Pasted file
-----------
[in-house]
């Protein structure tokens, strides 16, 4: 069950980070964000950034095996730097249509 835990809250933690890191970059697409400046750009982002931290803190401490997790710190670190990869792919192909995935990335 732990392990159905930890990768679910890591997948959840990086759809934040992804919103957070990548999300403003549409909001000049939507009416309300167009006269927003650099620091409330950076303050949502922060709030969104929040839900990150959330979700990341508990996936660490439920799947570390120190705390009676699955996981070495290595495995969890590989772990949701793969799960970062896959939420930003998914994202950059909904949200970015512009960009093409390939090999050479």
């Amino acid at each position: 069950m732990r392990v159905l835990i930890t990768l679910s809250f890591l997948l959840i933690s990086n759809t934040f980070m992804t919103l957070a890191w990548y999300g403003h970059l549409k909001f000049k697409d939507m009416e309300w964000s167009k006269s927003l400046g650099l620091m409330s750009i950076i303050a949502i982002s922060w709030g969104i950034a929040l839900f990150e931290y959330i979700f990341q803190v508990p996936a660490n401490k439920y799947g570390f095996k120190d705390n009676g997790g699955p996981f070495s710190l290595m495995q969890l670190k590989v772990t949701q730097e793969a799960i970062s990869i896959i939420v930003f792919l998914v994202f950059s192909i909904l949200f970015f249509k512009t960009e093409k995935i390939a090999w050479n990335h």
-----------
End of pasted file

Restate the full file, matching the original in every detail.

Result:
[in-house]
């Protein structure tokens, strides 16, 4: 069950980070964000950034095996730097249509 835990809250933690890191970059697409400046750009982002931290803190401490997790710190670190990869792919192909995935990335 732990392990159905930890990768679910890591997948959840990086759809934040992804919103957070990548999300403003549409909001000049939507009416309300167009006269927003650099620091409330950076303050949502922060709030969104929040839900990150959330979700990341508990996936660490439920799947570390120190705390009676699955996981070495290595495995969890590989772990949701793969799960970062896959939420930003998914994202950059909904949200970015512009960009093409390939090999050479």
């Amino acid at each position: 069950m732990r392990v159905l835990i930890t990768l679910s809250f890591l997948l959840i933690s990086n759809t934040f980070m992804t919103l957070a890191w990548y999300g403003h970059l549409k909001f000049k697409d939507m009416e309300w964000s167009k006269s927003l400046g650099l620091m409330s750009i950076i303050a949502i982002s922060w709030g969104i950034a929040l839900f990150e931290y959330i979700f990341q803190v508990p996936a660490n401490k439920y799947g570390f095996k120190d705390n009676g997790g699955p996981f070495s710190l290595m495995q969890l670190k590989v772990t949701q730097e793969a799960i970062s990869i896959i939420v930003f792919l998914v994202f950059s192909i909904l949200f970015f249509k512009t960009e093409k995935i390939a090999w050479n990335h």